I like to study up a bit on the plays I see at Stratford, as I find as an adult who studied science and not literature in University, I need a bit of background for some of the lesser known plays. My husband was doing the same (dueling laptops on the deck) and he was laughing his head off at the analysis of Measure for Measure on shmoop, which I had never heard of. I wish shmoop existed when I was a high school student. Heck, I wish the internet existed when I was a high school student. Anyway, it's a fun and informative place to bone up on a play beforehand.

And as good as Measure for Measure was, the next one I am going to see with my girlfriends in July is supposed to be even better. Mary Stuart, an adaptation of Friedrich Schiller's play from 1800 has been getting fabulous reviews. I don't have to study as hard for this one, but a bit of Wikipedia cramming so I know my Dudleys from my Darnleys is probably in order. And I get to have a lovely lunch with my friends beforehand.

So although no film review this week, at least you know what I am up to this summer!


P.S. On my last trip to NYC, our waitress one night was a struggling actress who travels from NYC to Stratford every summer to take in as many plays as she can cram in over a few days. We gave her an extra good tip that night!

Saturday, June 15, 2013

IMDb - Fun, informative and kinda addictive!

The Internet Movie Database
IMDb. I can't believe there are people out there who don't know about it. Whether you are a movie lover looking for a review or information on a film or just a middle aged person wracking your brains for the name of some movie star ("You know...the actress with the big mouth...she was in that film from the 80s...the one about the high class prostitute...Julia Roberts!") this website is the go to spot for movies and TV.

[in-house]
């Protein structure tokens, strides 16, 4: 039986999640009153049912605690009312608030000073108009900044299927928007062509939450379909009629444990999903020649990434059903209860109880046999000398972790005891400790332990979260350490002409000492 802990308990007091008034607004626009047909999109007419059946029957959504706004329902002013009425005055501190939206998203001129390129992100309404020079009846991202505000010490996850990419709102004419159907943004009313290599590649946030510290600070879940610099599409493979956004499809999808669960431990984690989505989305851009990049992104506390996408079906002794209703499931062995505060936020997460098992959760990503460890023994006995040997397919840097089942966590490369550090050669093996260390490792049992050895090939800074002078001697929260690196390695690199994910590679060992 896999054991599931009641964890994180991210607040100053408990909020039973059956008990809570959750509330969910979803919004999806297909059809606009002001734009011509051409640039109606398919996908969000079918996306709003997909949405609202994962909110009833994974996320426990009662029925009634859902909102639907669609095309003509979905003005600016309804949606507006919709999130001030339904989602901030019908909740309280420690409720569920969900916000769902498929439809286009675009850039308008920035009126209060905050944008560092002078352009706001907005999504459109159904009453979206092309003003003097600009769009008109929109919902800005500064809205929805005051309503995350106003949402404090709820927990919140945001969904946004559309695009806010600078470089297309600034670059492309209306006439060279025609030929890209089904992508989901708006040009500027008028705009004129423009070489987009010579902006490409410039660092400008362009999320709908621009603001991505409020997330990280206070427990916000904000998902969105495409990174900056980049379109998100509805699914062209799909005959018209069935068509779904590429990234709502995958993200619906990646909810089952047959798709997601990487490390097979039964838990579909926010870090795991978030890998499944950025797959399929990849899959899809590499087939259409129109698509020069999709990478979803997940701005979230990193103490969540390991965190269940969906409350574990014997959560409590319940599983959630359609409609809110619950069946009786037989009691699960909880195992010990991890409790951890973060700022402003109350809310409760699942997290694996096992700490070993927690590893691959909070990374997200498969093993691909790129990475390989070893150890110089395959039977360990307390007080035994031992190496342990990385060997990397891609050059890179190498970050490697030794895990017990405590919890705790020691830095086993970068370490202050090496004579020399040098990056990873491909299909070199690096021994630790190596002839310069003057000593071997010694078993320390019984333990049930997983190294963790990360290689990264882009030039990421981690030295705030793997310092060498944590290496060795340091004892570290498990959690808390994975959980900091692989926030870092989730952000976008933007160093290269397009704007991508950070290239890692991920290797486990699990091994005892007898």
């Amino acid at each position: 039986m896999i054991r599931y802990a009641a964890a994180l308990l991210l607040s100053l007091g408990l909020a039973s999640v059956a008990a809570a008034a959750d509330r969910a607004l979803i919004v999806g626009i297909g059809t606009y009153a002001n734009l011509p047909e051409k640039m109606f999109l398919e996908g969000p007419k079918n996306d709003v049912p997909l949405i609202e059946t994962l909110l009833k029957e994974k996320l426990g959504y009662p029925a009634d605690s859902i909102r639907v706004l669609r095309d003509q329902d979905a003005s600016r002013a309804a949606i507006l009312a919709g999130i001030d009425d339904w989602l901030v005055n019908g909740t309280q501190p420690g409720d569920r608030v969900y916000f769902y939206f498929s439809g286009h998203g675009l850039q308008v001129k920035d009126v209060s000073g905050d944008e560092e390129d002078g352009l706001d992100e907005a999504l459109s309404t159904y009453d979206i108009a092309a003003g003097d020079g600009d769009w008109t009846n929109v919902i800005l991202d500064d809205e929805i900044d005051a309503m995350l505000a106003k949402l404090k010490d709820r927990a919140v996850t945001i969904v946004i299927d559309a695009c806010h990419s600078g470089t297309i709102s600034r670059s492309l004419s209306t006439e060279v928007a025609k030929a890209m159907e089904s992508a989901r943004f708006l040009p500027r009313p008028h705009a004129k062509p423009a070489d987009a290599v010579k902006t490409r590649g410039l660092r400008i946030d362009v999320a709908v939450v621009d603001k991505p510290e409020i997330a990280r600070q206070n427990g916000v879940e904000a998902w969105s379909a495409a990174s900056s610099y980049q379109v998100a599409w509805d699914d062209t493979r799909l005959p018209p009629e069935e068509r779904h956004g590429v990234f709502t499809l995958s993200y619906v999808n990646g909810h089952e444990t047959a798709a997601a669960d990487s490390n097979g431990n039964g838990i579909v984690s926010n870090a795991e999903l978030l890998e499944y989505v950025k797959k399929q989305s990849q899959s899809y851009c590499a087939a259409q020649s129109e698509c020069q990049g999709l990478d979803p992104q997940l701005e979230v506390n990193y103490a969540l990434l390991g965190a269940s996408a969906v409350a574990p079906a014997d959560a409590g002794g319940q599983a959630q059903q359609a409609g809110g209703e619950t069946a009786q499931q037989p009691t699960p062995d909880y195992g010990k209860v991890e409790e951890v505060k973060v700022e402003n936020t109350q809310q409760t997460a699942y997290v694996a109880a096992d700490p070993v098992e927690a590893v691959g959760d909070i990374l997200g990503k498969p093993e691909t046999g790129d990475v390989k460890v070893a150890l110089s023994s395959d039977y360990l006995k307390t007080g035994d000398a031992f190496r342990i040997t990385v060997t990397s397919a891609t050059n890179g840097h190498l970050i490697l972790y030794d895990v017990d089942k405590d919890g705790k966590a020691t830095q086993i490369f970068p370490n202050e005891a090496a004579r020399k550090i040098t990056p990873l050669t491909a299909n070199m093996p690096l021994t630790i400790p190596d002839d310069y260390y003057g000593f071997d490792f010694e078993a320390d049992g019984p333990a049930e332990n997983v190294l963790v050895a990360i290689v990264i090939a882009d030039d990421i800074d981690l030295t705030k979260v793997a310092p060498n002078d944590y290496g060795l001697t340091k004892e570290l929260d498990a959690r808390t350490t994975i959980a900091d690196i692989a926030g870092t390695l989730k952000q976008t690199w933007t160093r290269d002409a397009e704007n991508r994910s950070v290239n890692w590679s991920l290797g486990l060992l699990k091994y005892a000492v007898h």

My son loses hours on YouTube. I lose hours on IMDb. I blame my sister for this, as she introduced me to the site! Launched in 1990 and bought by the evil Amazon (who suck money out of my pockets monthly!) in 1998, it is supposedly accessed by 44 million registered users, and many more unregistered ones.

So let me demonstrate how I lose these hours! Take a recently viewed film, the adaptation of EM Forster's Where Angels Fear to Tread, which of course I had purchased a while ago from said evil Amazon corporation (probably one of those "suggestions" which always seem to be spot on. I am not hard to read).

I go to IMDb to find out when it was made (1991), how well it was rated (6.6- not so bad for an obscure period drama) and the names of all the actors.